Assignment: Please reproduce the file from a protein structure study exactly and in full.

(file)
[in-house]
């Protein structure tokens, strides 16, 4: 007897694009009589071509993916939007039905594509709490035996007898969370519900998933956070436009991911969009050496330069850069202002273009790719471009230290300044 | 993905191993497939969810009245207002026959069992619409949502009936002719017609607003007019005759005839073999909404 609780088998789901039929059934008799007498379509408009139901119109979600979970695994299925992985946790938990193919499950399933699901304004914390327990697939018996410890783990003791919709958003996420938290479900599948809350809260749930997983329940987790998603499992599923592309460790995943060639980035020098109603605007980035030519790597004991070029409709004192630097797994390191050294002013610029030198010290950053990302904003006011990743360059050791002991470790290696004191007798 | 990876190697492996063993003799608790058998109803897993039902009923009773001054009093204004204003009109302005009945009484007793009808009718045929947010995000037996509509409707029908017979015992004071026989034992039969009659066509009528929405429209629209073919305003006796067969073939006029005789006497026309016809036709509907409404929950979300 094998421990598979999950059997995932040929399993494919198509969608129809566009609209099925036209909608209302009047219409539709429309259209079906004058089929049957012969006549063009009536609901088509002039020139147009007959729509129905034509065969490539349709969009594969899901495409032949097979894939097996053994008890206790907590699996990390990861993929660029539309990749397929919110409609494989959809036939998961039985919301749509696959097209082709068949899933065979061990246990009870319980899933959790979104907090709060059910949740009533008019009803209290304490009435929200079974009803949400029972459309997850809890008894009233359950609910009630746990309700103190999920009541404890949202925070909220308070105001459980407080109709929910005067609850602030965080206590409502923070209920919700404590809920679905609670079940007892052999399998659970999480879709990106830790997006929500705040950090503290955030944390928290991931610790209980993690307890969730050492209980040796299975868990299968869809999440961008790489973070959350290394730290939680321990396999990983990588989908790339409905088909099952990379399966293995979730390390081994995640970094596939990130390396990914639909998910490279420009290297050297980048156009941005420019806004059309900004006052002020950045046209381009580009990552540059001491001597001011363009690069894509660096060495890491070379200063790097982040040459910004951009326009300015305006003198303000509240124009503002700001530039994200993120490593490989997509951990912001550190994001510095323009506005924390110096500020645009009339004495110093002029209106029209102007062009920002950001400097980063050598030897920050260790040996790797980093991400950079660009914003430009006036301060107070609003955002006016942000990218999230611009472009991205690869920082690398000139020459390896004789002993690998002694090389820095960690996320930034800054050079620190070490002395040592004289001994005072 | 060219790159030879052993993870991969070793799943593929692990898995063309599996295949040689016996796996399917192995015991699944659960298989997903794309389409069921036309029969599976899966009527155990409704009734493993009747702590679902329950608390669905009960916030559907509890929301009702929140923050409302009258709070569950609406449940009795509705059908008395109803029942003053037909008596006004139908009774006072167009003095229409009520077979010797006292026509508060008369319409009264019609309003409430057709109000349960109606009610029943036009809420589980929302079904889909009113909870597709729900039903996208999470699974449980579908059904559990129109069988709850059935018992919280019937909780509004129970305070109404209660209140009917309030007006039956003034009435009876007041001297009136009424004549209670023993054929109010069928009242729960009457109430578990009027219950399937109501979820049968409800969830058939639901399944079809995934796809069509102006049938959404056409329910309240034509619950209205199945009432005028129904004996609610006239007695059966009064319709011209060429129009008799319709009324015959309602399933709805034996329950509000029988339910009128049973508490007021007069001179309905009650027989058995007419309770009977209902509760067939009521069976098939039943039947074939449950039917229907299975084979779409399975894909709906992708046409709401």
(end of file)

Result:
[in-house]
């Protein structure tokens, strides 16, 4: 007897694009009589071509993916939007039905594509709490035996007898969370519900998933956070436009991911969009050496330069850069202002273009790719471009230290300044 | 993905191993497939969810009245207002026959069992619409949502009936002719017609607003007019005759005839073999909404 609780088998789901039929059934008799007498379509408009139901119109979600979970695994299925992985946790938990193919499950399933699901304004914390327990697939018996410890783990003791919709958003996420938290479900599948809350809260749930997983329940987790998603499992599923592309460790995943060639980035020098109603605007980035030519790597004991070029409709004192630097797994390191050294002013610029030198010290950053990302904003006011990743360059050791002991470790290696004191007798 | 990876190697492996063993003799608790058998109803897993039902009923009773001054009093204004204003009109302005009945009484007793009808009718045929947010995000037996509509409707029908017979015992004071026989034992039969009659066509009528929405429209629209073919305003006796067969073939006029005789006497026309016809036709509907409404929950979300 094998421990598979999950059997995932040929399993494919198509969608129809566009609209099925036209909608209302009047219409539709429309259209079906004058089929049957012969006549063009009536609901088509002039020139147009007959729509129905034509065969490539349709969009594969899901495409032949097979894939097996053994008890206790907590699996990390990861993929660029539309990749397929919110409609494989959809036939998961039985919301749509696959097209082709068949899933065979061990246990009870319980899933959790979104907090709060059910949740009533008019009803209290304490009435929200079974009803949400029972459309997850809890008894009233359950609910009630746990309700103190999920009541404890949202925070909220308070105001459980407080109709929910005067609850602030965080206590409502923070209920919700404590809920679905609670079940007892052999399998659970999480879709990106830790997006929500705040950090503290955030944390928290991931610790209980993690307890969730050492209980040796299975868990299968869809999440961008790489973070959350290394730290939680321990396999990983990588989908790339409905088909099952990379399966293995979730390390081994995640970094596939990130390396990914639909998910490279420009290297050297980048156009941005420019806004059309900004006052002020950045046209381009580009990552540059001491001597001011363009690069894509660096060495890491070379200063790097982040040459910004951009326009300015305006003198303000509240124009503002700001530039994200993120490593490989997509951990912001550190994001510095323009506005924390110096500020645009009339004495110093002029209106029209102007062009920002950001400097980063050598030897920050260790040996790797980093991400950079660009914003430009006036301060107070609003955002006016942000990218999230611009472009991205690869920082690398000139020459390896004789002993690998002694090389820095960690996320930034800054050079620190070490002395040592004289001994005072 | 060219790159030879052993993870991969070793799943593929692990898995063309599996295949040689016996796996399917192995015991699944659960298989997903794309389409069921036309029969599976899966009527155990409704009734493993009747702590679902329950608390669905009960916030559907509890929301009702929140923050409302009258709070569950609406449940009795509705059908008395109803029942003053037909008596006004139908009774006072167009003095229409009520077979010797006292026509508060008369319409009264019609309003409430057709109000349960109606009610029943036009809420589980929302079904889909009113909870597709729900039903996208999470699974449980579908059904559990129109069988709850059935018992919280019937909780509004129970305070109404209660209140009917309030007006039956003034009435009876007041001297009136009424004549209670023993054929109010069928009242729960009457109430578990009027219950399937109501979820049968409800969830058939639901399944079809995934796809069509102006049938959404056409329910309240034509619950209205199945009432005028129904004996609610006239007695059966009064319709011209060429129009008799319709009324015959309602399933709805034996329950509000029988339910009128049973508490007021007069001179309905009650027989058995007419309770009977209902509760067939009521069976098939039943039947074939449950039917229907299975084979779409399975894909709906992708046409709401």